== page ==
of the ancient Greeks we know more than enough; at least the younger men of Europe devote much of their time to the study of the Greek writers and history, which would be more usefully spent in mastering their own. Of the moderns, we are perhaps more neglectful than they deserve; and while every man of pretensions to learning is tiring out his youth, and often his age, in the study of the language and of the harangues of the Athenian demagogues in favour of freedom, the real or supposed descendants of these sturdy republicans are left to the actual tyranny of their masters, although a very slight effort is required to strike off their chains.
To talk, as the Greeks themselves do, of their rising again to their pristine superiority, would be ridiculous: as the rest of the world must resume its barbarism, after reasserting the sovereignty of Greece : but there seems to be no very great obstacle, except in the apathy of the Franks, to their becoming an useful dependency, or even a free state with a proper guarantee;under correction, however, be it spoken, for many and well-informed men doubt the practicability even of this.
The Greeks have never lost their hope, though they are now more divided in opinion on the subject of their probable deliverers. Religion recommends the Russians; but they have twice been deceived and abandoned by that power, and the dreadful lesson they received after the Muscovite desertion in the Morea has never been forgotten. The French they dislike; although
little? It is rather a curious circumstance that Mr. Thornton, who so avishly dispraises Pouqueville on every occasion of mentioning the Turks, nas yet recourse to him as authority of the Greeks, and terms him an impartial observer. Now, Dr. Pouqueville is as little entitled to that appellation as Mr. Thornton to confer it on him.
The fact is, we are deplorably in want of information on the subject of the Greeks, and in particular their literature ; nor is there any probability of our being better acquainted, till our intercourse becomes more intimate, or their independence confirmed: the relations of passing travellers are as little to be depended on as the invectives of angry factors; but till something more can be attained, we must be content with the little to be acquired from similar sources.*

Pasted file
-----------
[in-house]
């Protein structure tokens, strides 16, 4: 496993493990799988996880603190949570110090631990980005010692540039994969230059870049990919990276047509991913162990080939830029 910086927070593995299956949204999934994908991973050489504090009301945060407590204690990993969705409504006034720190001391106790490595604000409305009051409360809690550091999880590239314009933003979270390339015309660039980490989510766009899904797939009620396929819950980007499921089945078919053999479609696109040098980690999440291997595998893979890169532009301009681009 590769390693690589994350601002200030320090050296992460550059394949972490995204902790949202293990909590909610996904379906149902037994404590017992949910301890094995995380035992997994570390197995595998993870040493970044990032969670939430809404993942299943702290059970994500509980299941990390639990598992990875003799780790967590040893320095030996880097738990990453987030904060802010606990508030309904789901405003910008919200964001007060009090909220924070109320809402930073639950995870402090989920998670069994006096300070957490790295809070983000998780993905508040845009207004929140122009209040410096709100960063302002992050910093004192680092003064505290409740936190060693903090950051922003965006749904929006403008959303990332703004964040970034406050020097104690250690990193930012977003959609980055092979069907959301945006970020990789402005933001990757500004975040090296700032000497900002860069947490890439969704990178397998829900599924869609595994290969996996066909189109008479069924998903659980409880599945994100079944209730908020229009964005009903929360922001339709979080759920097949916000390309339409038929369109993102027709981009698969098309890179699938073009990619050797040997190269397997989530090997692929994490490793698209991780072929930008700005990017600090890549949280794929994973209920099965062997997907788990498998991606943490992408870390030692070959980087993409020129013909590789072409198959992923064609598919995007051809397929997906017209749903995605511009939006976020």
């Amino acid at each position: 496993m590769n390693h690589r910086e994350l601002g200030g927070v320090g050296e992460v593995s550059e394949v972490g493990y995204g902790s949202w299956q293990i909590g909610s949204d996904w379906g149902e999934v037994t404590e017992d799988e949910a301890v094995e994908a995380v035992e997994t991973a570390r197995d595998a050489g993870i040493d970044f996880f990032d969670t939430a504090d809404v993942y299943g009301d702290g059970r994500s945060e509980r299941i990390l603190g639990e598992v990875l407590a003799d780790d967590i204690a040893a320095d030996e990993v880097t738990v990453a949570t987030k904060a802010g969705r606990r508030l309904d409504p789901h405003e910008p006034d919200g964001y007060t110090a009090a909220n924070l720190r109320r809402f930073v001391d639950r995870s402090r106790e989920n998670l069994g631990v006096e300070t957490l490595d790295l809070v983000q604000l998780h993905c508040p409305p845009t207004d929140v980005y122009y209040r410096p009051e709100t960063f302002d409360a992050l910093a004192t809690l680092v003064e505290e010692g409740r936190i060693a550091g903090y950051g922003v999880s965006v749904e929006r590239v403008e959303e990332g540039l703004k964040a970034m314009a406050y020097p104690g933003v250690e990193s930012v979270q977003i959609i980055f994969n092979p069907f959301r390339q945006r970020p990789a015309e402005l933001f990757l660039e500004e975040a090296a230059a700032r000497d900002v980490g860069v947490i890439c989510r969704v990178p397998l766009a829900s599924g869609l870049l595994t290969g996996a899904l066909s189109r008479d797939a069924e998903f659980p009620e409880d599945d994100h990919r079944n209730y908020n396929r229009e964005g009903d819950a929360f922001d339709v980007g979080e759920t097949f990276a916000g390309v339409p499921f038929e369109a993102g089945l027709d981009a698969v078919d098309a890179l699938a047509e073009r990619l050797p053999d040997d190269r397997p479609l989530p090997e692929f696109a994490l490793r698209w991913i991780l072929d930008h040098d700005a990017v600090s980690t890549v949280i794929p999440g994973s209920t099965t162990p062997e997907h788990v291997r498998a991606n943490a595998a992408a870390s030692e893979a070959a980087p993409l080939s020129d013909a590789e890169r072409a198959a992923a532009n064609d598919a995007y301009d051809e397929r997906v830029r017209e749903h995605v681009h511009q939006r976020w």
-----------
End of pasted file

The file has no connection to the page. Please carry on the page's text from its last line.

However defective these may be, they are preferable to the paradoxes of men who have read superficially of the ancients, and seen nothing of the moderns, such as De Pauw; who, when he asserts that the British breed of horses is ruined by Newmarket, and that the Spartans were cowards in the field, betrays an equal knowledge of English horses and Spartan men. His " philosophical observations" have a much better claim to the title of "poetical.” It could not be expected that he who so liberally condemns some of the most celebrated institutions of the ancient, should have mercy on the modern Greeks; and it fortunately happens, that the absurdity of his hypothesis on their forefathers refutes his sentence on themselves.
Let us trust, then, that, in spite of the prophecies of De Pauw, and the doubts of Mr. Thornton, there is a reasonable hope of the redemption of a race of men, who, whatever may be the errors of their religion and policy, have been amply punished by three centuries and a half of captivity.
* A word, en passant, with Mr. Thornton and Dr. Pouqueville, who ha:e been guilty between them of sadly clipping the Sultan's Turkish,
Dr. Pouqueville tells a long story of a Moslem who swallowed corrosive sublimate in such quantities that he acquired the name of "Suleyman Yeyen," i. e. quoth the Doctor, “Suleyman, the eater of corrosive sublimate.” “Aha,” thinks Mr. Thornton, (angry with the Doctor for the fiftieth time,)“ have I caught you?" -Then, in a note twice the thickness of the Doctor's anecdote, he questions the Doctor's proficiency in the Turkish tongue, and his veracity in his own. -" For," observes Mr. Thornton (after inflicting on us the tough participle of a Turkish verb), “it means nothing more than Suleyman the eater," and quite cashiers the supplementary "sublimate.” Now both are right, and both are wrorg. If Mr. Thornton, when he next resides "fourteen years in the factory,” will consult his Turkish dictionary, or ask any of his Stamboline acquaintance, he will discover that “Suleyma'n yeyin," put together discreetly, mean “the Swallower of sublimate," without any " Suleyman" in the case; “Suleyma” sign fying "corrosive sublimate," and not being a proper name on this occasion, although it be an orthodox name enough with the addition of n. After Mr. Thornton's frequent hints of profound Orientalism, he might have found this out before he sang such pæans over Dr. Pou. queville.
After this, I think « Travellers versus Factors shall be our motto, though the above Mr. I hornton has condemned "hoc genus omne" for mistake and misrepresentation. “Ne Sutor ultra crepidam," “No merchant beyond his bales.” N. B. For the benefit of Mr. Thornton, “Sutor” is not a proper bame.